As the countering violent extremism agenda becomes more prominent, Leanne McKay looks at why it shouldn’t supersede other development, peacebuilding and rule of law options available to tackle violence. She argues that more security-focused responses will not lead to the kind of successes required for peaceful and just societies.
Today, many countries are struggling to counter the effects of violent extremism (VE). The response by governments has generally been heavily security-focused, involving elements such as increased border monitoring and control, intelligence gathering, law enforcement and military defence. These security-focused responses are often coupled with the imposition of significant and long-lasting limitations to the exercise of rights and liberties of members of society, for example clamping down on freedoms of expression, the media, or civil society under the rubric of ‘national security’ concerns.
Consider for example: the Uniting and Strengthening America by Providing Appropriate Tools Required to Intercept and Obstruct Terrorism (U.S.A.P.A.T.R.I.O.T) Act of 2001; France’s expansion of its State of Emergency Act in November last year; or the comment by the former Australian prime minister, Tony Abbott, speaking before parliament in September 2014: “Regrettably, for some time to come…the delicate balance between freedom and security may have to shift.”
Security-focused responses are attractive to governments primarily because they can be implemented quickly and are visible – emergency laws are passed swiftly, armed forces are mobilised to urgent action, and politicians are able to demonstrate that they are taking serious and immediate measures to address violence. Yet, UN Secretary-General Ban Ki-moon noted during his Plan of Action to Prevent Violent Extremism (The Plan) earlier this year, these highly reactive, short-sighted responses, with “a single-minded focus only on security measures and an utter disregard for human rights have often made things worse.”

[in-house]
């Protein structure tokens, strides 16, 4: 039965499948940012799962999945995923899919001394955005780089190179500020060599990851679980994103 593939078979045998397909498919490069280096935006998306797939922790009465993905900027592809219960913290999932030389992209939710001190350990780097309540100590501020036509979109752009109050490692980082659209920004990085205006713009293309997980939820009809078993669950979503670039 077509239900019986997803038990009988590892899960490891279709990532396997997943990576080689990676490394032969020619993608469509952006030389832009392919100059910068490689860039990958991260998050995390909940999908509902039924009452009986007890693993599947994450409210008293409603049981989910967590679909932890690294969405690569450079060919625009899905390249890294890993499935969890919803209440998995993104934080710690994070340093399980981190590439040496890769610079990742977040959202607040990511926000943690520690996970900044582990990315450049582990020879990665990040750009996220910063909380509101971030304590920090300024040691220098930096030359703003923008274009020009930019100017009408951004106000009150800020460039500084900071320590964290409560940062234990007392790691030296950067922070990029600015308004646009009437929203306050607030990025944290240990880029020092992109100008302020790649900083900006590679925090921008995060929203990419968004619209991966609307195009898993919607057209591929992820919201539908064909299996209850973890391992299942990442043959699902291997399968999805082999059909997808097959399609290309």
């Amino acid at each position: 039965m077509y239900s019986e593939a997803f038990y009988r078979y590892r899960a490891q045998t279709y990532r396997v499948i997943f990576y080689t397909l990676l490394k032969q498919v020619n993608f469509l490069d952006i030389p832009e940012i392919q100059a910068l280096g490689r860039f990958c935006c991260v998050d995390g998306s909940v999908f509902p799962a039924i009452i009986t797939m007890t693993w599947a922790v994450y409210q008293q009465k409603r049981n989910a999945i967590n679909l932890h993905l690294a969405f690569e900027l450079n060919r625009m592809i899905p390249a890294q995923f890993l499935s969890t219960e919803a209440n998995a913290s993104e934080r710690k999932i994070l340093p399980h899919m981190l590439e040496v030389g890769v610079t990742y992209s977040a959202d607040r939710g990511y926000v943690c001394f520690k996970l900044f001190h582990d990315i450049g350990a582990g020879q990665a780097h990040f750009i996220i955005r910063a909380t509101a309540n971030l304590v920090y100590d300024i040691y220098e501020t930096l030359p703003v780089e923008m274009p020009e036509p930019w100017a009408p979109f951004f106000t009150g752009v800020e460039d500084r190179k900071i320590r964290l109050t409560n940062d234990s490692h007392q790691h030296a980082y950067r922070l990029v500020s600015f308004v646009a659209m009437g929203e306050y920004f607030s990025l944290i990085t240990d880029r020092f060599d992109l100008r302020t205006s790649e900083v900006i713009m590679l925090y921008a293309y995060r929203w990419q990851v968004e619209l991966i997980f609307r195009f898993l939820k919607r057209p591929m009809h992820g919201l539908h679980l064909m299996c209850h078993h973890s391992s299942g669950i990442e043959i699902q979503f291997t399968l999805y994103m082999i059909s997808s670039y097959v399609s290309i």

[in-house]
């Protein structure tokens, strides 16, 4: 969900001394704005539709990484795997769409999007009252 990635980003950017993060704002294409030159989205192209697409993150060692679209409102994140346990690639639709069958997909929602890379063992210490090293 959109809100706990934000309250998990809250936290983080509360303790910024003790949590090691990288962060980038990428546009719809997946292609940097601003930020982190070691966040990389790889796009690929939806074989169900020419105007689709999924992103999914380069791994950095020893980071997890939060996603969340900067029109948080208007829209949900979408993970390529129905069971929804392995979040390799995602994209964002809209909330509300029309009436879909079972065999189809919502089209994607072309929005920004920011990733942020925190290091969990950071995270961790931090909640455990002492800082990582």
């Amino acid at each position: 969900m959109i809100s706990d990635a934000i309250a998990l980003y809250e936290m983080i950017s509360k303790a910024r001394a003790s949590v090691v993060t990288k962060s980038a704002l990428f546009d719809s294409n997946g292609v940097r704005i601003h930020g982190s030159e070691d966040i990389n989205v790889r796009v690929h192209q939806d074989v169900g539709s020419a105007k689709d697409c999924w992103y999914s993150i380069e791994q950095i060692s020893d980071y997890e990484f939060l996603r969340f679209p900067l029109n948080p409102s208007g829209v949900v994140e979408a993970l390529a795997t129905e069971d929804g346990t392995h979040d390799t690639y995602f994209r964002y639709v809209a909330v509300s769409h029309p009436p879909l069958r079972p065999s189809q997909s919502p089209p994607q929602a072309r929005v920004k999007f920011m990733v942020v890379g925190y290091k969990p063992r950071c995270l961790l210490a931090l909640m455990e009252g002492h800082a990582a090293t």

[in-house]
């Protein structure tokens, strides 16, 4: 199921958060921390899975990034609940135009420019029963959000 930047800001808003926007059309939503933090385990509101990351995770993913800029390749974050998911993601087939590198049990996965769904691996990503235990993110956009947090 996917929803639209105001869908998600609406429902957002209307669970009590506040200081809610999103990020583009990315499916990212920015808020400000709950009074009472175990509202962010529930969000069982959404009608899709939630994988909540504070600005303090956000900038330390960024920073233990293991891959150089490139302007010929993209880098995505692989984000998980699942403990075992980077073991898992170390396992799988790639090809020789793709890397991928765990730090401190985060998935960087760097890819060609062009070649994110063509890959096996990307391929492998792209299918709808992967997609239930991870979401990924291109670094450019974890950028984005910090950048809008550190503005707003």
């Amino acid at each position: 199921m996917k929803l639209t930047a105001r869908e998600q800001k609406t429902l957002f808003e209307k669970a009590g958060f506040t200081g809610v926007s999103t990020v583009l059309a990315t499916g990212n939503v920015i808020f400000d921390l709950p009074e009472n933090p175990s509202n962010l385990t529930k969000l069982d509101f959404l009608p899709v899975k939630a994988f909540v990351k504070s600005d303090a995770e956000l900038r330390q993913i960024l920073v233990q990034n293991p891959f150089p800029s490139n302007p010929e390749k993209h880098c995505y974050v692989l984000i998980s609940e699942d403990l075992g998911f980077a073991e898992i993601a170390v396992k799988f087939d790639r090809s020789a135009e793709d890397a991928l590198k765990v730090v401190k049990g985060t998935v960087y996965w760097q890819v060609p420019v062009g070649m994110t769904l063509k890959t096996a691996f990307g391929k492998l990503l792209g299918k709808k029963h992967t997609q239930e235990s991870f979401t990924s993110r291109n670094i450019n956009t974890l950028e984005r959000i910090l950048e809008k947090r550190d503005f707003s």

The relationship between justice (used here broadly to mean protection of rights and liberties) and security is critical to understanding and addressing drivers of violence, including VE. Both justice and security are critical for peaceful societies and the success of one depends on the success of the other. However, governments and practitioners tend to address them in silos, with detrimental results. The New York Times story, published in late 2015 described how when US soldiers raised concerns about the sexual abuse of young Afghan boys by the Afghan commanders with whom they worked they were allegedly told by superiors to look the other way. The abuse was deemed a ‘cultural’ issue to be addressed by Afghan domestic law (if at all) and not by US soldiers there to ‘fight the Taliban’. As such, even when village elders subsequently expressed concern about these US-backed Afghan commanders to US military officials, nothing was done. A US congressman and former marine bluntly summarised the impact of this decision, stating: “Why would you trust the United States to fight the Taliban and restore justice in your country if we can’t keep your little kids from being raped by the people we put in power?” When local communities do not trust the people in charge of their daily safety and security needs and believe there is no availability of redress for harms committed against them, then neither justice nor security is present and the situation becomes ripe for further insecurity.